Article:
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Osaka to bar 400 contractors from city water service tenders for using cheap materials

Workers are seen at the site of sewage work ordered by the Osaka Municipal Government. (Photo courtesy of a contractor)

OSAKA -- Almost all contractors involved in water service works projects ordered by the Osaka Municipal Government in western Japan have gained illicit profits by using less expensive materials than those designated by the city to fill construction sites after excavation, those close to the city authority said.

The municipal government is set to bar about 400 companies involved in such wrongdoing from tenders for Osaka's waterworks projects for three months.

The Mainichi Shimbun reported in February 2018 that it was rampant that contractors falsely stated in their invoices that they used safer materials to fill roads they excavated for water service works, but actually used less expensive materials such as crushed stones to gain illicit profits.

In response, the Osaka Municipal Government examined some 1,100 waterworks construction and repair projects by the city completed from fiscal 2012, and confirmed such wrongdoing in at least 95 percent of the projects.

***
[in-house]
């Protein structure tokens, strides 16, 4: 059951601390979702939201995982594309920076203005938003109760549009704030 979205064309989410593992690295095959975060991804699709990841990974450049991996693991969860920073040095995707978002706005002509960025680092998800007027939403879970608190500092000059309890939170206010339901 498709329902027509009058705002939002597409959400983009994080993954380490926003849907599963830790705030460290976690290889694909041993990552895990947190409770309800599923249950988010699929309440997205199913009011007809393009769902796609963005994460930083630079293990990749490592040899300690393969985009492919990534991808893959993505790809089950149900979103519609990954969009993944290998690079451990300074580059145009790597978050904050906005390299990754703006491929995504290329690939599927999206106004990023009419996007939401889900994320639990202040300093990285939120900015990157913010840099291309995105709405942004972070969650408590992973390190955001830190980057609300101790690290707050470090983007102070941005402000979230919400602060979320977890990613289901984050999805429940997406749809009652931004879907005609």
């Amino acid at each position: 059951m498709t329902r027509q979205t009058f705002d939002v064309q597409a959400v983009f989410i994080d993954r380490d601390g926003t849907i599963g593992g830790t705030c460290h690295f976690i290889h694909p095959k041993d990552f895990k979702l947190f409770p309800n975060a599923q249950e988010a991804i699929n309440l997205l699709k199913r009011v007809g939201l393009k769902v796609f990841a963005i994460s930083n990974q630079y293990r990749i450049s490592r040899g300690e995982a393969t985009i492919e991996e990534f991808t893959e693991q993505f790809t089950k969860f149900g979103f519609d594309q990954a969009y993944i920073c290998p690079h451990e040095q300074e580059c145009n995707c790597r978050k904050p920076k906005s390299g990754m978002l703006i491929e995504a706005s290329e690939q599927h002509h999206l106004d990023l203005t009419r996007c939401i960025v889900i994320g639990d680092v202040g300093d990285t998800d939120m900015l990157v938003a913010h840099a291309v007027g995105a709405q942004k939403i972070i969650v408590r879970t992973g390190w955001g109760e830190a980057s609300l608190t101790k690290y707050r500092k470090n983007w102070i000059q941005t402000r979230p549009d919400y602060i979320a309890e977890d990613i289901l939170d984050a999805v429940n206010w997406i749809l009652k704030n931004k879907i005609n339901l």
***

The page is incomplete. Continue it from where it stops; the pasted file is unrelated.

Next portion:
Since fiscal 2003, the municipal government has stated in its work specifications that improved soil must be used to fill roads after excavation for the construction and repair of tap water facilities. Improved soil refers to soil generated in excavation work that is mixed with lime to remove water and is confirmed not to contain any hazardous substances.

Improved soil is traded for 200 to 400 yen per metric ton, but crushed stones can be bought for about 50 yen per ton in Osaka.

"Apart from us, all other contractors were involved in such wrongdoing," admitted an official of one contractor in an interview with the Mainichi Shimbun. "We did something wrong, but it's impossible that the municipal government was unaware of the practices."

A former municipal government official admitted that they and their co-workers were aware of the cheating.

"Contractors didn't use improved soil. They filled roads using crushed stones or soil generated in excavation," the former official said. "All officials in charge turned a blind eye to such practices."

It has also come to light earlier that there are many cases where contractors failed to use materials designated by the municipal government in sewage works ordered by the city. The municipal government confirmed such wrongdoing in 171 out of 269 sewage works performed since fiscal 2012. The municipal government has barred 110 contractors involved in such illicit practices from tenders for sewage works ordered by the city and demanded a total of some 164 million yen in compensation from them.

(Japanese original by Koji Endo, City News Department)

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